The Fed took the path of least resistance yesterday, lowering the Fed Funds rate by 0.25%. The action, which had been widely anticipated by market participants, did not have an immediate impact on the financial markets. However, things got a little dicey during the course of Chairman Powell’s press conference. Powell said that yesterday’s rate cut should NOT be viewed as the start of a new cycle of rate cuts, but rather a “mid-cycle” adjustment designed to address economic weakness outside the US, trade friction, and uncomfortably low inflation. The domestic economy, according to the Fed, is doing just fine, thank you. Unfortunately, that’s not what investors wanted the hear. The markets had been expecting the Fed to display a greater sense of urgency about the need to boost business investment and inflation. More specifically, the consensus expectation was that the Fed would foreshadow another rate cut or two by the end of the year. But it wasn’t to be. And at the end of the day, it was the Fed Chairman’s rhetoric, rather than the Fed’s actions, that created the market volatility.
From my perspective, the drop in stocks is the least interesting of yesterday’s market reactions. Investor attention should be focused on what happened in the bond and currency markets. First of all, the yield on the 10-year Treasury fell to its lowest level in almost a month. If the markets really expect that the Fed’s 0.25% rate cut yesterday will be enough to jump-start economic growth and boost inflation, longer-term interest rates would be going up and not down. Second, the yield spreads between long-term Treasuries and short-term Treasuries compressed following Powell’s Q&A session. The spread between the 2-year and 10-year Treasuries fell to its lowest level since May. The spread between the 3-month and 10-year Treasuries fell a bit further into negative territory – a condition known as an “inverted yield curve.” Narrowing yield spreads are also an ominous signal about future growth prospects. Had the Fed taken the right course of action, according to Fed critics including President Trump, the yield curve would have steepened rather than flattened.
Action in the currency markets was also telling. The US Dollar Index (USDX) surged to more than 2-year highs following Powell’s comments. The dollar is rising in value against the other major currencies due, in part, to the relatively high yields that can be earned on US Treasury bonds compared to bonds issued by the German or Japanese governments, for example. The strong dollar also reflects the fact that the US economy is in better shape than most of the rest of the world. In a nutshell, investors view the US as the best place to invest due to its relative safety, superior growth and higher bond yields. At the moment, it’s hard to dispute that notion. If that remains the case, the dollar should continue to appreciate.
But while a strengthening dollar does carry its benefits, it also acts as a dampener on economic growth and inflation. A strong dollar makes it harder for US companies to compete with their foreign counterparts, both in the US and abroad. And if US companies are finding it harder to compete, that can affect the US labor market and the economy at large. This is one of the main reasons (the other being higher stock prices) that the Trump administration has been so critical of Powell and the Fed. In calling for aggressive interest-rate cuts, President Trump is effectively encouraging the Fed to engage in a currency war with the other central banks. He believes that aggressive rate cuts by the ECB and BOJ and others must be met in kind so that dollar appreciation does not hurt US corporate competitiveness. Yep, it all comes back to trade.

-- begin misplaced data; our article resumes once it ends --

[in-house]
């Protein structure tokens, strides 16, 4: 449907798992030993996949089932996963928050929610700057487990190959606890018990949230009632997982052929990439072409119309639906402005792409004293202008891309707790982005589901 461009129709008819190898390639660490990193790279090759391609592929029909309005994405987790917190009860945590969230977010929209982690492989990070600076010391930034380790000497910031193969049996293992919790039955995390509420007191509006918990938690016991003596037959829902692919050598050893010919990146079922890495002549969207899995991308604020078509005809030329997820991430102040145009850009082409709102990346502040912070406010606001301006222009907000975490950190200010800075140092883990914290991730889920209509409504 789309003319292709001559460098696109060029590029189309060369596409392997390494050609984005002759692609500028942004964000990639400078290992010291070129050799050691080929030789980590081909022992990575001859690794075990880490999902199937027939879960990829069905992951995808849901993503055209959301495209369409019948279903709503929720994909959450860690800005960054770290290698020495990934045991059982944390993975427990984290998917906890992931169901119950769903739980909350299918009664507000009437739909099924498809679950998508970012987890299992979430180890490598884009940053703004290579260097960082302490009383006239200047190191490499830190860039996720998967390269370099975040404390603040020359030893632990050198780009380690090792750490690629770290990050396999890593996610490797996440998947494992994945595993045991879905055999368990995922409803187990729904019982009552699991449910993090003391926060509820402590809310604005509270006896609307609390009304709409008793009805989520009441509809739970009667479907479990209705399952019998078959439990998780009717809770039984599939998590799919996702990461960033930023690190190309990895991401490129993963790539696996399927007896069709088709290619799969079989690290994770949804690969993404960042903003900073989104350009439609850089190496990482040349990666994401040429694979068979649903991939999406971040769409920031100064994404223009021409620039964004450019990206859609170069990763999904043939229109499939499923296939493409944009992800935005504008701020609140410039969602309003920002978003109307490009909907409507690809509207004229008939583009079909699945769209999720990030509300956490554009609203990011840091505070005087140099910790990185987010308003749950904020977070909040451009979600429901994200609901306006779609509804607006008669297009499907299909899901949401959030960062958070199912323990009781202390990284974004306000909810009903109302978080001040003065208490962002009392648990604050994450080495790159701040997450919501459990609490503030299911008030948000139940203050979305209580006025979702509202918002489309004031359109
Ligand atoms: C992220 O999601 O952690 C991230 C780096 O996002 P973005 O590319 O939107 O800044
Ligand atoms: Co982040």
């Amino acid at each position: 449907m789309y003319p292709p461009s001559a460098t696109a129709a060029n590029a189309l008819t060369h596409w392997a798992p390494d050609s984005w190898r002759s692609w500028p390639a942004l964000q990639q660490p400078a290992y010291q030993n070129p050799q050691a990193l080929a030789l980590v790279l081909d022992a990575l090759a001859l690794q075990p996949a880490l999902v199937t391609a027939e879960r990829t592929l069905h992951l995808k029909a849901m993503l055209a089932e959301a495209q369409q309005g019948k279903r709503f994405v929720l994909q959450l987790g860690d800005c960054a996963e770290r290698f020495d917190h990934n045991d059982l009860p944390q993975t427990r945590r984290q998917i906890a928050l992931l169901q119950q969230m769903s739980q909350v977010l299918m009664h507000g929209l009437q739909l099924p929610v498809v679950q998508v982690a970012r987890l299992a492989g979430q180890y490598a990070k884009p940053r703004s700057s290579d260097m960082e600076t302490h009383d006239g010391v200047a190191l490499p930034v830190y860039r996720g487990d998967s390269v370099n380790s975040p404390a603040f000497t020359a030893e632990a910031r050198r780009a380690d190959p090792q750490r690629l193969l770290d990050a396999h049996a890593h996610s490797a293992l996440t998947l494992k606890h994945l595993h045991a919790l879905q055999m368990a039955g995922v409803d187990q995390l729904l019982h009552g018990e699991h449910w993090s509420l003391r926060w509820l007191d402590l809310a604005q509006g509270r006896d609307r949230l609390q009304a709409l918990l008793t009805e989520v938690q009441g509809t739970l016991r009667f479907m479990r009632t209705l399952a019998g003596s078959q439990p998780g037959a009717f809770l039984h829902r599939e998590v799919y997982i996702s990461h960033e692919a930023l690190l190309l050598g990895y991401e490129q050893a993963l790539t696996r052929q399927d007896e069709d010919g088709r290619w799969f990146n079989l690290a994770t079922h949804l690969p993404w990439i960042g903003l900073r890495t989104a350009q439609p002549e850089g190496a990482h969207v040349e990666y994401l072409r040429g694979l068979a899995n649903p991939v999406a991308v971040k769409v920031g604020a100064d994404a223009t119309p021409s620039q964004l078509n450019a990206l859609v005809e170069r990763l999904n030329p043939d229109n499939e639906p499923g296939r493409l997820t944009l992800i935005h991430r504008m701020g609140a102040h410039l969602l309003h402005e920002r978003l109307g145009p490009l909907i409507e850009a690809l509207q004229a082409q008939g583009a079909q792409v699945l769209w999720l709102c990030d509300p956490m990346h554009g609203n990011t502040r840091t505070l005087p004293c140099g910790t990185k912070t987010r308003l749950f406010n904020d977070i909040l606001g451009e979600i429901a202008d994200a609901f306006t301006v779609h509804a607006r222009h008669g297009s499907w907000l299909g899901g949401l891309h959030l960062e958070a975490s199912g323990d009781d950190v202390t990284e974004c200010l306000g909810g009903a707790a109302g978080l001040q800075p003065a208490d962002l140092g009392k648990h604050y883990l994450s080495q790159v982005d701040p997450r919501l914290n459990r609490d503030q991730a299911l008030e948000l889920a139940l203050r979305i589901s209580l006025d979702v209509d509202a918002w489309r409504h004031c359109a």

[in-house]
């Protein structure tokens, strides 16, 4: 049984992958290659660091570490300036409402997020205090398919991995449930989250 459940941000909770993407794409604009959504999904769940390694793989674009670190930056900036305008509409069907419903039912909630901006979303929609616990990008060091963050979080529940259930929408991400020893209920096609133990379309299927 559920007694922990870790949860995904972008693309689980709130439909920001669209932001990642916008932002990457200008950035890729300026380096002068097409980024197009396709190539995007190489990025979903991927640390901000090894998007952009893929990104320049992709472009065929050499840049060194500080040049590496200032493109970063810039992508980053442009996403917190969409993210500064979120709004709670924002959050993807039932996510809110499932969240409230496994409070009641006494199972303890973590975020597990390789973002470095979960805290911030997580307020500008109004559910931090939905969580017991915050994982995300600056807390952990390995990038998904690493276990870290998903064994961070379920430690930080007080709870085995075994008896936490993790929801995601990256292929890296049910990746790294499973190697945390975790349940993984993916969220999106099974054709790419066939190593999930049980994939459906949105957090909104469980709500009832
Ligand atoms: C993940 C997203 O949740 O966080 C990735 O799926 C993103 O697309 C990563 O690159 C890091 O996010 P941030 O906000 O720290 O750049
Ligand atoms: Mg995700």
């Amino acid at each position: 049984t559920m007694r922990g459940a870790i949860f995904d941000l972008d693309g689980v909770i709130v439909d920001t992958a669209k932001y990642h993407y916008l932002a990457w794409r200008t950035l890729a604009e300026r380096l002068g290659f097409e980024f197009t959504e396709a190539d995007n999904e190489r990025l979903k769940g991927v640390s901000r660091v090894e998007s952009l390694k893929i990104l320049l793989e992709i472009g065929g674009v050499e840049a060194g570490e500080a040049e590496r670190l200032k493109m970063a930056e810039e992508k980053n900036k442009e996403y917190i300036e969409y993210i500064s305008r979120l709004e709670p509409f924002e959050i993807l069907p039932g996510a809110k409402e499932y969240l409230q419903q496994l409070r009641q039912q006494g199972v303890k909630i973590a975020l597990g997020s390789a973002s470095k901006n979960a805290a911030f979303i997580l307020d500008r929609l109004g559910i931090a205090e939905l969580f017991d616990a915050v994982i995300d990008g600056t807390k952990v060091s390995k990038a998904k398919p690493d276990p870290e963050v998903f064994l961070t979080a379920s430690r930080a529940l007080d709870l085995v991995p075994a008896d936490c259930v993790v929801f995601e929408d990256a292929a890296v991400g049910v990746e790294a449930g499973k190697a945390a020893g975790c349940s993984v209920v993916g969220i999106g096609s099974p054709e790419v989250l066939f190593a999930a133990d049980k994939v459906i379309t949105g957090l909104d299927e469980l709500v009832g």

For now, Powell and the Fed are resisting the intense pressure coming from 1600 Pennsylvania Avenue. But how long can that continue? Will it continue if stock prices fall 5%? 10%? 20%? What if we are unable to resolve our trade disputes with China and others and our trade deficits continue to grow? What if the housing market continues to soften or business investment remains depressed? This is the problem with depending on the Fed to cure all of our economic ills. Monetary policy is a very blunt instrument, and its potency has been watered down significantly. But that doesn’t mean they won’t try the same old tricks. If economic and/or market conditions worsen in the near future, we fully expect the Fed will open up the spigots again. And if the multiple ongoing trade wars remain unresolved, economic nationalism could intensify and evolve into blatant currency manipulation. It’s very hard for anyone to win a war like that.
Our view has been that cheaper money is highly unlikely to produce the desired outcomes of 3%+ GDP growth, low unemployment, and 2%+ inflation. Several years of ZIRP (zero interest-rate policy) were clearly successful in boosting asset prices, preventing deflation and supporting moderate economic growth in the wake of a nasty recession. But they also led to massive debt loads, pulled forward demand, and exacerbated the growing problem of economic inequality. Achieving the kind of economic conditions targeted by the Trump administration will require a broader distribution of incomes and wealth so that money gets into the hands of those most likely to spend it. The best way to achieve that goal is through investments that improve productivity and competitiveness in an increasingly global economy. So far, it appears our leaders have very limited appetite for such investments.
In an environment like this our best advice is to own quality companies, which means strong balance sheets, excellent management teams, and relatively predictable earnings and cash flow. Trying to time the markets by getting in and out is an exercise in futility. So don’t get distracted by all the noise in Washington and beyond! Stay invested, and remember that slow and steady most often wins the race.